The command word at cycle 6 includes a save (SV) command as well as a read and write command. The DRAM saves cache 0 a to bank 0, page 0 in response to the save command, reads line d from cache 1 a and writes line 5 of cache 2 a. Next, the command word at cycle 7 includes a sample (SM) command along with the read and write commands. In this example, the sampling of bank 1 has been completed (because 6 cycles have elapsed from the corresponding sampling command from cycle 1) and the DRAM now samples page 2 of bank 1 into cache 1 b, and the rest of the command word at cycle 7 instructs the DRAM 102 to read line 5 from cache 3 a and write line 1 of cache 2 a.
At cycle 8, the sampling of bank 3 is complete (because 6 cycles have elapsed from the corresponding sampling command from cycle 2) and the command word at cycle 8 instructs the DRAM 102 to start saving cache 2 a to bank 2, page 0, read line e from cache 1 a, and write line 1 of cache 4 a. During the next cycle 9, the refresh of bank 5, page 7 is completed (because 6 cycles have elapsed from the corresponding sample command from cycle 3) and the saving of bank 0 is completed (because 3 cycles have elapsed since the corresponding save command from cycle 6). The command word at cycle 9 instructs the DRAM 102 to read line f from cache 1 a and write line 2 of cache 4 a. During cycle 10, cache 1 b completes loading. Further, the read commanded in cycle 4 (bank 1, page 1, line c) arrives and is valid in the ASIC 100 at cycle 10; in other words, the read data requested in cycle 4 has been latched, serialized, transmitted across the bus, deserialized, and relatched in the ASIC 100. The command word at cycle 10 instructs the DRAM 102 to read line 0 from cache 1 b and write line 0 of cache 4 a. During this cycle, the save requested in cycle 6 also completes.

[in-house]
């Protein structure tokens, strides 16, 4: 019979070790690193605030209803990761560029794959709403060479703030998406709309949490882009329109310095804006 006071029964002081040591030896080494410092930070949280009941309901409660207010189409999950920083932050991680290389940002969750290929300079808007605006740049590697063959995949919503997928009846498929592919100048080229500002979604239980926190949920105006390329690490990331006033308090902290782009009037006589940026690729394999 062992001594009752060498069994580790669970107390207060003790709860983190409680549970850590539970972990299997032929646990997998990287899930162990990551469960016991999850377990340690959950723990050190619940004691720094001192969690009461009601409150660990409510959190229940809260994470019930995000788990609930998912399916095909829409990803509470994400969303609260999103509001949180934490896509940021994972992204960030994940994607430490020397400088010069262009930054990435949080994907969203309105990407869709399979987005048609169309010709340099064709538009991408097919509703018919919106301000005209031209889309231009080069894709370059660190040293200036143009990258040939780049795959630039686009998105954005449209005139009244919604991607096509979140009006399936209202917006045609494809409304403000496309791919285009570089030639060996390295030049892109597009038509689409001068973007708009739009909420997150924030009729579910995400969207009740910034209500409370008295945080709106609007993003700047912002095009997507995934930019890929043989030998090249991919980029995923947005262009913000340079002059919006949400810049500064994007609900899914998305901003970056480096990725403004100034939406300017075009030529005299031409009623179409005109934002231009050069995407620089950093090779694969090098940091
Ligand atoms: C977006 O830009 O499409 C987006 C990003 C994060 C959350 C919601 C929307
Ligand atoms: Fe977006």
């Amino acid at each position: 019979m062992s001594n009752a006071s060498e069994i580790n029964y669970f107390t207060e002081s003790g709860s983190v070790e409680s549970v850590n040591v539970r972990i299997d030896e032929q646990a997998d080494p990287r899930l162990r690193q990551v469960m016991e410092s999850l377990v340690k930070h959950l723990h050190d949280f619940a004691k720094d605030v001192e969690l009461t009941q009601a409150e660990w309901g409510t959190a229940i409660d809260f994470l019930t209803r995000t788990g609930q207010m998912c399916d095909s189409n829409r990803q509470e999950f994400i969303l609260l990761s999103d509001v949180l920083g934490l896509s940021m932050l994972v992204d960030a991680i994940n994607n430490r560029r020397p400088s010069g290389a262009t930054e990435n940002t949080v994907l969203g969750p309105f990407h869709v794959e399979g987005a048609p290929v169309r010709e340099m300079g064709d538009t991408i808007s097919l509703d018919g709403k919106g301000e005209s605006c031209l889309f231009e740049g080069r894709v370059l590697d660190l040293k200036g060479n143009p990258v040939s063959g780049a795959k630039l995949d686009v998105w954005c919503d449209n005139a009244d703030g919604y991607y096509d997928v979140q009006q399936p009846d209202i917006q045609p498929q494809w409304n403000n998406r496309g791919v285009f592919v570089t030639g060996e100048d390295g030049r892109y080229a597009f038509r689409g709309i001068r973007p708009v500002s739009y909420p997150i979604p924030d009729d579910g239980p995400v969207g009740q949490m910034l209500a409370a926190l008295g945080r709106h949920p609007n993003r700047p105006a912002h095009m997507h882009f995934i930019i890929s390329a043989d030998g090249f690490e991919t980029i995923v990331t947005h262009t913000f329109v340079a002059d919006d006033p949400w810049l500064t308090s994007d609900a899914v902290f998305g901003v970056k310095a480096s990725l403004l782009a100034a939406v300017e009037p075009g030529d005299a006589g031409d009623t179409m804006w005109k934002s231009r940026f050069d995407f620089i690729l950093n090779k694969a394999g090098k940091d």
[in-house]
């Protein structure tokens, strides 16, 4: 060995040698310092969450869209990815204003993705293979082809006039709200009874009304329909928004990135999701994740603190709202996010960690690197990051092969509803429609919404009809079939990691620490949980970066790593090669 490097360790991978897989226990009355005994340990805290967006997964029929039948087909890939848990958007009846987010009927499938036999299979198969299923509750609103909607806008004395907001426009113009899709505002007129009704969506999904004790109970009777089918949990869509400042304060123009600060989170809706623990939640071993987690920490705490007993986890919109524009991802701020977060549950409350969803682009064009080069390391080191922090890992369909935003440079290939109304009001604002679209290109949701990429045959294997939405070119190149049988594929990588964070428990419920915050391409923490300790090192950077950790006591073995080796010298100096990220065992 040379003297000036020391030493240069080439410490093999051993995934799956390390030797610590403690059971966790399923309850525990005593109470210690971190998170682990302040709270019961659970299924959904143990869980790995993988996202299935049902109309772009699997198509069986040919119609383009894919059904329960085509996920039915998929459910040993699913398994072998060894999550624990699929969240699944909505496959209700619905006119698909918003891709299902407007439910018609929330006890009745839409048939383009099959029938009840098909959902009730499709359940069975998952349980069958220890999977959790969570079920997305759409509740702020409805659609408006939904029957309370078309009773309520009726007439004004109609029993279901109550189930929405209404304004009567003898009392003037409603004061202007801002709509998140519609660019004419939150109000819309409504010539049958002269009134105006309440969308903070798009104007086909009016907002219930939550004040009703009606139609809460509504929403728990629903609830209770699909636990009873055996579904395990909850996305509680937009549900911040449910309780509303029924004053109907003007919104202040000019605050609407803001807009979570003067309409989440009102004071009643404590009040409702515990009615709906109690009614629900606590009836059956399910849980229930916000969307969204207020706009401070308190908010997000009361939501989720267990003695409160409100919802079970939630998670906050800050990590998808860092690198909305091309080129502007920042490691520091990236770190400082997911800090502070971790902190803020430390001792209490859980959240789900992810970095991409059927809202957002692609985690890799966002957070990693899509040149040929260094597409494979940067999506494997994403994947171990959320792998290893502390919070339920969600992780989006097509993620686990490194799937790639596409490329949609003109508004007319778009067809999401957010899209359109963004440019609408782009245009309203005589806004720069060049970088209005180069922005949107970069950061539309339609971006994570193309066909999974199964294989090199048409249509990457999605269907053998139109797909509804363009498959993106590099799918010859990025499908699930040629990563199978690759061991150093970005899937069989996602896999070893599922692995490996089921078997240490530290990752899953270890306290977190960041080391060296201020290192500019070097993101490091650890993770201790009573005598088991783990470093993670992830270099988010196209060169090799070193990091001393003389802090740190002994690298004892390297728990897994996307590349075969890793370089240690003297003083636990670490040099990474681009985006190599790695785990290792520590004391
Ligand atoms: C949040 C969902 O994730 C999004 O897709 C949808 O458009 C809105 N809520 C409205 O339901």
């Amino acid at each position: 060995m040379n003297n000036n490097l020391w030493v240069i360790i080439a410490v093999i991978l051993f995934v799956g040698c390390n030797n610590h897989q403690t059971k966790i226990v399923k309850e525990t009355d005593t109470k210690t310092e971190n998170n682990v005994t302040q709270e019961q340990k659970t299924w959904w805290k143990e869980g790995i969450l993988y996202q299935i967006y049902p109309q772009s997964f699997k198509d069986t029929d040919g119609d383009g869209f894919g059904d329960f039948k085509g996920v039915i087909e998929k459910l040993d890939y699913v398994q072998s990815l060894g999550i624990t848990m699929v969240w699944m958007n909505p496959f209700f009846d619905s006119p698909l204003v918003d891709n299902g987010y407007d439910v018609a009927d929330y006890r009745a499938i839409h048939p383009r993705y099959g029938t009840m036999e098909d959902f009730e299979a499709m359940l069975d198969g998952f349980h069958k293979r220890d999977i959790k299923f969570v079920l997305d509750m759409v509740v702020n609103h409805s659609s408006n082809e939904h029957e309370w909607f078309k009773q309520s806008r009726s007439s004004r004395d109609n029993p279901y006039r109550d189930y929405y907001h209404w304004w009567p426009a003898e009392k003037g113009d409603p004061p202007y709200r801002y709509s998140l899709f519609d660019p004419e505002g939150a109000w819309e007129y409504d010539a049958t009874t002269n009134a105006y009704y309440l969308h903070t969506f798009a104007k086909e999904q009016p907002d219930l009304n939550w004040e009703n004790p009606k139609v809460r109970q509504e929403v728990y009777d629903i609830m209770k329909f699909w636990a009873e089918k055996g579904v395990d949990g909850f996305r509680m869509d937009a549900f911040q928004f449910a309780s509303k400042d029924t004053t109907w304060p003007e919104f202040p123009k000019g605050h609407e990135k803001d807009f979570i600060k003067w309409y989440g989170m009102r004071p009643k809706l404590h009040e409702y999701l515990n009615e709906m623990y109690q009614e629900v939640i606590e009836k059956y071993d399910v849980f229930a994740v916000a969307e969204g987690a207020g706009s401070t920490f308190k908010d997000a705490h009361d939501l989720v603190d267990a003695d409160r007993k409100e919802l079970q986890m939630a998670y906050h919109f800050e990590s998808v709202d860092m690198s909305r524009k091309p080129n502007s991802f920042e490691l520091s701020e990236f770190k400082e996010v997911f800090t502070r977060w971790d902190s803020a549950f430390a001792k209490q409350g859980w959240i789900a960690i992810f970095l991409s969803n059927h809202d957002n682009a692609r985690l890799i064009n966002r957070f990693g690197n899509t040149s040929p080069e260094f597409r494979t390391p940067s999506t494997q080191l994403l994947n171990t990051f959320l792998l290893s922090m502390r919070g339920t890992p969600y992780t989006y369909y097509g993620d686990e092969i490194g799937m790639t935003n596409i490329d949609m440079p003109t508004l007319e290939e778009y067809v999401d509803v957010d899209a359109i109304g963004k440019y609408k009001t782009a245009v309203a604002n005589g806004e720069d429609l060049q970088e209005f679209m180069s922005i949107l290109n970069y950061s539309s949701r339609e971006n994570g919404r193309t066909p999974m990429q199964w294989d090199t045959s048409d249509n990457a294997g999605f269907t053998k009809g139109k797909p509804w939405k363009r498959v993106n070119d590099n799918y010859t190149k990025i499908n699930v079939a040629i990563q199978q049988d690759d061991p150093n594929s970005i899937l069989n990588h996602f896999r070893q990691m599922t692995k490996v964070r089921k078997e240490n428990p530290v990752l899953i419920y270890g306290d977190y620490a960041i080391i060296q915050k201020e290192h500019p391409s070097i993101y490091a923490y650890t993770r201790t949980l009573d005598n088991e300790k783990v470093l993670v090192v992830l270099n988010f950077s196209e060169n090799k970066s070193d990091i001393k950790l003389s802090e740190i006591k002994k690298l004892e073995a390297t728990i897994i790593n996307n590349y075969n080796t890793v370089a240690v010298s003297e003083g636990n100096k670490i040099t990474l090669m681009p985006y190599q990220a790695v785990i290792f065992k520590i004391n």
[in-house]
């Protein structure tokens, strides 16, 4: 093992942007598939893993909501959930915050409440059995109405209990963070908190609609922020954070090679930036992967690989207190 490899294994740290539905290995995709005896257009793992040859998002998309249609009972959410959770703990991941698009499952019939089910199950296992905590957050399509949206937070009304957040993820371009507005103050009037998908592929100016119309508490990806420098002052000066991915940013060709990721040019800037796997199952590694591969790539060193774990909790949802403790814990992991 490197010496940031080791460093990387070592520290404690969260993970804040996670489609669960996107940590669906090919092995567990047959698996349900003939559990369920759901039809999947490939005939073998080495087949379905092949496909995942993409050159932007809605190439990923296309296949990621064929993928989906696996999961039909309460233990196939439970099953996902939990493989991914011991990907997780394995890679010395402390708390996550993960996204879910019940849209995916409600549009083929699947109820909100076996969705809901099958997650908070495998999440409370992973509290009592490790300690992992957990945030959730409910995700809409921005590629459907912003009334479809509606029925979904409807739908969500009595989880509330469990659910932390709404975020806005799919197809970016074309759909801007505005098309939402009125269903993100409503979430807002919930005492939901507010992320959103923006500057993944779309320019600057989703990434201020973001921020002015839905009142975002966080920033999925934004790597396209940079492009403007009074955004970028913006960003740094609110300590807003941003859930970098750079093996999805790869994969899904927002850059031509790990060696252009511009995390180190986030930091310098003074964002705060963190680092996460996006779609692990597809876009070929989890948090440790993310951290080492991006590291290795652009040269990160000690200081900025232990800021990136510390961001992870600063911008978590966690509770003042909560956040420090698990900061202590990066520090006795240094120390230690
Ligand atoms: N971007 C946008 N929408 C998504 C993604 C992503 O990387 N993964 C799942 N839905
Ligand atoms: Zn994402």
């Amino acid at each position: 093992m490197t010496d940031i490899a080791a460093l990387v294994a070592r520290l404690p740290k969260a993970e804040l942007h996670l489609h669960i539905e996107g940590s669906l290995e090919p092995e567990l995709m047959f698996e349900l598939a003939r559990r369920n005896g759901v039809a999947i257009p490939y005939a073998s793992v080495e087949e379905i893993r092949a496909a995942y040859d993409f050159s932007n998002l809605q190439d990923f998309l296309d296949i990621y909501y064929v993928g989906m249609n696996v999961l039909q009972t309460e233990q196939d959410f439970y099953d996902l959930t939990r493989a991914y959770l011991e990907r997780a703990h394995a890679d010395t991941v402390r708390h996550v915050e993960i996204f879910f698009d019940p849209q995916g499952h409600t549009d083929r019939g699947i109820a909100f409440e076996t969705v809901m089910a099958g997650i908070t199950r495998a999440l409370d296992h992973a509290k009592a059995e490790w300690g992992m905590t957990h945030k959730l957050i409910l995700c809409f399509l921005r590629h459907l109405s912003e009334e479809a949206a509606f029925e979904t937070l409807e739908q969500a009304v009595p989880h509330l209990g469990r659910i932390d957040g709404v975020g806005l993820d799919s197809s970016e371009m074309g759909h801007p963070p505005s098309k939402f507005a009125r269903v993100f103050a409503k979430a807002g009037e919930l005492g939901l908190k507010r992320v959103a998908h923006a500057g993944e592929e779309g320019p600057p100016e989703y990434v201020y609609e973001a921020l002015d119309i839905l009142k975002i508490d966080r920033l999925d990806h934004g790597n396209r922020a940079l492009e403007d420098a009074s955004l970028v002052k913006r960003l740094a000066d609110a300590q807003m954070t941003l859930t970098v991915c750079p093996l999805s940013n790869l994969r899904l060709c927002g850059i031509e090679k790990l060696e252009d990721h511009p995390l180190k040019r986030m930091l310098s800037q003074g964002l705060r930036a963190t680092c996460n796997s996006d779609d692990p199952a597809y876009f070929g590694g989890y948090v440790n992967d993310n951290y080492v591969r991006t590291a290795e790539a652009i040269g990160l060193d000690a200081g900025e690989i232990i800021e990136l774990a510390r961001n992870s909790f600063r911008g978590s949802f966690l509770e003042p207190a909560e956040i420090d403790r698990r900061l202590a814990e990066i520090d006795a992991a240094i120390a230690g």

During cycle 11, the read requested in cycle 5 is valid in the ASIC 100. The command word at cycle 11 instructs the DRAM 102 to start saving bank 4 and read line 1 from cache 1 b.
The remaining cycles 12 through 17 shown in
In one embodiment, a single output line (e.g., a line for status output So) is provided in the DRAM 102 along with the plurality of data output lines for read data (e.g., an 18-bit wide bus Do). The status output line carries the results of a read request 174 in the maintenance command 150 to the ASIC 100. In one embodiment, the latency of the read operation to the maintenance register 250 is 6 cycles. Further, in one embodiment, the maintenance command initiates 152 a read 174 and a write 175 operation to the maintenance register 250 on every cycle. Unwanted read operations 174 may be discarded and unwanted write operations may be directed to the link integrity register 300, which is a read-only register and is therefore unaffected by write operations to it.
Note that in this embodiment, delaying the input clock CLKi allows the DRAM 102 to sample data with the same clock edge that generated the data, as noted above. In one embodiment, the amount of delay in the delay buffer 504 can be set approximately equal to the difference between one-fourth the clock period and one-fourth the cycle-to-cycle jitter (assuming four cycles per period); use of on-board delay lines is one accurate, inexpensive way to provide the delay. The input phase PHi is also sent to a delay buffer before being sent to a flip-flop 406 and sampled by the positive edge of Sample_CLK. In one embodiment, the input phase PHi is also reclocked by the negative edge of Sample_CLK and then used as a reference Ref for the clock generator 130 (FIGS. 1 and 21).
The deserializer 120 also includes one or more data samplers 510.